Opinion

Sovereignty of the people and the duties of parliament

20 August 2009 at 06:25 | 627 views

Mohamed Kunowah-Tinu Kiellow. Amsterdam, The Netherlands.

A few weeks ago I wrote an open letter to our Esteemed President of our beloved Sierra Leone. In the letter I pinpointed in a no-nonsense way the state of human rights in Sierra Leone, making reference to the manifesto of APC that helped them come to power. I patiently and courageously waited for a reply from His Excellency. But I did not get one. I firmly believe that our president will do all in his power to address the problems I mentioned in the letter.

Nonetheless, I got a sea of mails from people who read the letter. Many people appreciated the truth I told in my letter. Many others wrote a tsunami of mails calling me names that did not befit my reputation and status. One of such people called me an ‘SLPP maggot.’ To this person I say: you are getting it wrong. I am not a member of SLPP. Neither have I been a member. I have never been a beneficiary of SLPP’s hand-outs. Few of such people sent me a death threat. They threatened that I would be killed if I went to Sierra Leone. To this people I say: I am a Sierra Leonean and your threat will not deter me from coming to Sierra Leone. You may kill me but you will not kill what I stand for: justice and accountability for all Sierra Leoneans. I want to remind these unpatriotic people that the power belongs to us, the people of Sierra Leone and not to parliament or the cabinet. It is this same intolerance that plunged Sierra Leone in a civil war that claimed a lot of innocent lives. It is against this backdrop that I have decided to write on sovereignty of the people of Sierra Leone and the inability of the legislature to carry out its constitutional power effectively.

In concluding my open letter to our Beloved President I quoted Abraham Lincoln that once said that ‘you can fool some of the people all of the time, and all of the people some of the time, but you can not fool all of the people all of the time.’ This quotation plainly makes clear that leaders of any nation should be honest in all their dealings with the governed. Since gaining independence, many states in Africa have been ruled by greedy African leaders. They have ruled their people with arrant brutality, willful scorn and transparent lies. They have been able to divide their governed along tribal, political and social lines and rule them in a manner suiting their whims and caprices. This manner of rule has caused untold suffering to the people of Africa.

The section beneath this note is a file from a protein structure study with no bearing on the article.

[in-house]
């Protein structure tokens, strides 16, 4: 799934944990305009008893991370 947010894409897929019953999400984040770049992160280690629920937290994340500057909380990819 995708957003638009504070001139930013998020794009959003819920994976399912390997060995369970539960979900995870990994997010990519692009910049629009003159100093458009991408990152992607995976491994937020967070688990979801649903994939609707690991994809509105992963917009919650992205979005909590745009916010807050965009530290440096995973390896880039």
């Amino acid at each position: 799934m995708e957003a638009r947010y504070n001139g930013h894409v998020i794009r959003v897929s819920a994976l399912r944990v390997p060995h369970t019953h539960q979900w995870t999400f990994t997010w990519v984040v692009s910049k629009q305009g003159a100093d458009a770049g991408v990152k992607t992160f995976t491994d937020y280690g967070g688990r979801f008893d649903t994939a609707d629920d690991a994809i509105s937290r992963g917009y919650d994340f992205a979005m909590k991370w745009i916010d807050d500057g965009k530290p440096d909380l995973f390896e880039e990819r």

The rulers of Sierra Leone are no exception to this miscreant and ungodly manner of rule that has caused a lot of suffering in Sierra Leone. The people of Sierra Leone do the dirty political work by voting for people who do not have their best interests at heart. During electioneering, they promise the people the moon: they will provide clean water, adequate housing, affordable medical care and abundant food supply. These are all economic and social rights which are an important cog in the machine of a smooth functioning of human rights in a society. The people find these rights so important that they vote for any party that has the most ambitious manifesto covering these areas.

However, it is sad to know that both past and present elected ‘servants’ have failed and are continuing to fail us. Instead these ‘servants’ have usurped our power and made themselves masters that continue to enrich themselves. The ‘servants-turn-masters’ do not fulfill their promises as regards respecting, promoting and fulfilling these economic and social rights. In lieu thereof, they refer the unfortunate people of Sierra Leone to Section 14 of the Constitution which states that the ‘rights’ enshrined in chapter two of the 1991 Constitution are no rights but principles of state policies. They lie to the governed in believing that these rights will be respected, while actually they very well know that they will deceive and fail them in an alarming proportion.